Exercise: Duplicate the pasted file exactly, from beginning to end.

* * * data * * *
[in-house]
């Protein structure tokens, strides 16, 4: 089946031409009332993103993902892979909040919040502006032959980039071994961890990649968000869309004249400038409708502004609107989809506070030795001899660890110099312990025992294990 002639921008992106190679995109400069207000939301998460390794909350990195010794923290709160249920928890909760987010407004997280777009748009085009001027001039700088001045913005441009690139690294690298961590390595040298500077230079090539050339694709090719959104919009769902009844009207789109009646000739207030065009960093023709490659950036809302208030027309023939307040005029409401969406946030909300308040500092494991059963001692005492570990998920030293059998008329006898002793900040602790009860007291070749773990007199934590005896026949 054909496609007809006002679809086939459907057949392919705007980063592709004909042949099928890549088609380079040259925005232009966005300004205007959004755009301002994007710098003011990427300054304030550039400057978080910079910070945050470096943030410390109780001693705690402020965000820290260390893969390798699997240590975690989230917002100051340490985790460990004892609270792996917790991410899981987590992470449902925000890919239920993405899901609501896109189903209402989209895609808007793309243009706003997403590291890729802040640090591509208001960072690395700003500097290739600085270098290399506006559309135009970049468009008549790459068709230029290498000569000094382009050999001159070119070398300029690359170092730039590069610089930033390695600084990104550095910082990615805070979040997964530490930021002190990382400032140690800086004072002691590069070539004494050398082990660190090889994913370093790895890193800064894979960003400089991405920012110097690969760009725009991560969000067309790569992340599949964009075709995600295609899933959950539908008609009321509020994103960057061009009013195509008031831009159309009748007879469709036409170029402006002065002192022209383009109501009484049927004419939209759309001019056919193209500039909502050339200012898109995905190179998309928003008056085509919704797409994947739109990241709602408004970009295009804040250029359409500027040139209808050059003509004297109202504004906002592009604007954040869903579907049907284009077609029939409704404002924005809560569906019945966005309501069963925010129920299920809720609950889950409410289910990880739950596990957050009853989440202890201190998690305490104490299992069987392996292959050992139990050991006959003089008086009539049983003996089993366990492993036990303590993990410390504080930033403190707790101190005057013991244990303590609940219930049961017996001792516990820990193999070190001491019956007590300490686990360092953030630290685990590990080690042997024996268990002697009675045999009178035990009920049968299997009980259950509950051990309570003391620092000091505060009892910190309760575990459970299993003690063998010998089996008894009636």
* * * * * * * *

[in-house]
């Protein structure tokens, strides 16, 4: 089946031409009332993103993902892979909040919040502006032959980039071994961890990649968000869309004249400038409708502004609107989809506070030795001899660890110099312990025992294990 002639921008992106190679995109400069207000939301998460390794909350990195010794923290709160249920928890909760987010407004997280777009748009085009001027001039700088001045913005441009690139690294690298961590390595040298500077230079090539050339694709090719959104919009769902009844009207789109009646000739207030065009960093023709490659950036809302208030027309023939307040005029409401969406946030909300308040500092494991059963001692005492570990998920030293059998008329006898002793900040602790009860007291070749773990007199934590005896026949 054909496609007809006002679809086939459907057949392919705007980063592709004909042949099928890549088609380079040259925005232009966005300004205007959004755009301002994007710098003011990427300054304030550039400057978080910079910070945050470096943030410390109780001693705690402020965000820290260390893969390798699997240590975690989230917002100051340490985790460990004892609270792996917790991410899981987590992470449902925000890919239920993405899901609501896109189903209402989209895609808007793309243009706003997403590291890729802040640090591509208001960072690395700003500097290739600085270098290399506006559309135009970049468009008549790459068709230029290498000569000094382009050999001159070119070398300029690359170092730039590069610089930033390695600084990104550095910082990615805070979040997964530490930021002190990382400032140690800086004072002691590069070539004494050398082990660190090889994913370093790895890193800064894979960003400089991405920012110097690969760009725009991560969000067309790569992340599949964009075709995600295609899933959950539908008609009321509020994103960057061009009013195509008031831009159309009748007879469709036409170029402006002065002192022209383009109501009484049927004419939209759309001019056919193209500039909502050339200012898109995905190179998309928003008056085509919704797409994947739109990241709602408004970009295009804040250029359409500027040139209808050059003509004297109202504004906002592009604007954040869903579907049907284009077609029939409704404002924005809560569906019945966005309501069963925010129920299920809720609950889950409410289910990880739950596990957050009853989440202890201190998690305490104490299992069987392996292959050992139990050991006959003089008086009539049983003996089993366990492993036990303590993990410390504080930033403190707790101190005057013991244990303590609940219930049961017996001792516990820990193999070190001491019956007590300490686990360092953030630290685990590990080690042997024996268990002697009675045999009178035990009920049968299997009980259950509950051990309570003391620092000091505060009892910190309760575990459970299993003690063998010998089996008894009636």